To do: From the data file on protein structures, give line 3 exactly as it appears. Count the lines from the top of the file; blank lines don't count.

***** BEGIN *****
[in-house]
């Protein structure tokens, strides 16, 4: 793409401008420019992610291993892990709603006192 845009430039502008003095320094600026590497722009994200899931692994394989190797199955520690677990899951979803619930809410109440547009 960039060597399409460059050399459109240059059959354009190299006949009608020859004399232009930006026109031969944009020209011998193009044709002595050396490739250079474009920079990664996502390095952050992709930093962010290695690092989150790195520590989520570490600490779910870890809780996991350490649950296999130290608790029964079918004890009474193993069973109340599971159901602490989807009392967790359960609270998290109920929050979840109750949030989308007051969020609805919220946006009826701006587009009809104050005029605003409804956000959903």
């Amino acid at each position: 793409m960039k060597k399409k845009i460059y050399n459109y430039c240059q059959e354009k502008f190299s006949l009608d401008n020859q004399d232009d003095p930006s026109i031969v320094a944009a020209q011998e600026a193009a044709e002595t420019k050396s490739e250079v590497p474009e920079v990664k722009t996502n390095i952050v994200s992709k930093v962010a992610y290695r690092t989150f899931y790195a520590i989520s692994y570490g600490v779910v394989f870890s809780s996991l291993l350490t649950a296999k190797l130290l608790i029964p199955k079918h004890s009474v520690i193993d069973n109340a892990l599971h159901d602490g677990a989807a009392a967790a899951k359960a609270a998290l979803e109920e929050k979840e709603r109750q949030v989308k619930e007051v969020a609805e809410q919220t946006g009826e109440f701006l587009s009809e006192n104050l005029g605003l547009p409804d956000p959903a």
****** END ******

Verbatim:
């Amino acid at each position: 793409m960039k060597k399409k845009i460059y050399n459109y430039c240059q059959e354009k502008f190299s006949l009608d401008n020859q004399d232009d003095p930006s026109i031969v320094a944009a020209q011998e600026a193009a044709e002595t420019k050396s490739e250079v590497p474009e920079v990664k722009t996502n390095i952050v994200s992709k930093v962010a992610y290695r690092t989150f899931y790195a520590i989520s692994y570490g600490v779910v394989f870890s809780s996991l291993l350490t649950a296999k190797l130290l608790i029964p199955k079918h004890s009474v520690i193993d069973n109340a892990l599971h159901d602490g677990a989807a009392a967790a899951k359960a609270a998290l979803e109920e929050k979840e709603r109750q949030v989308k619930e007051v969020a609805e809410q919220t946006g009826e109440f701006l587009s009809e006192n104050l005029g605003l547009p409804d956000p959903a």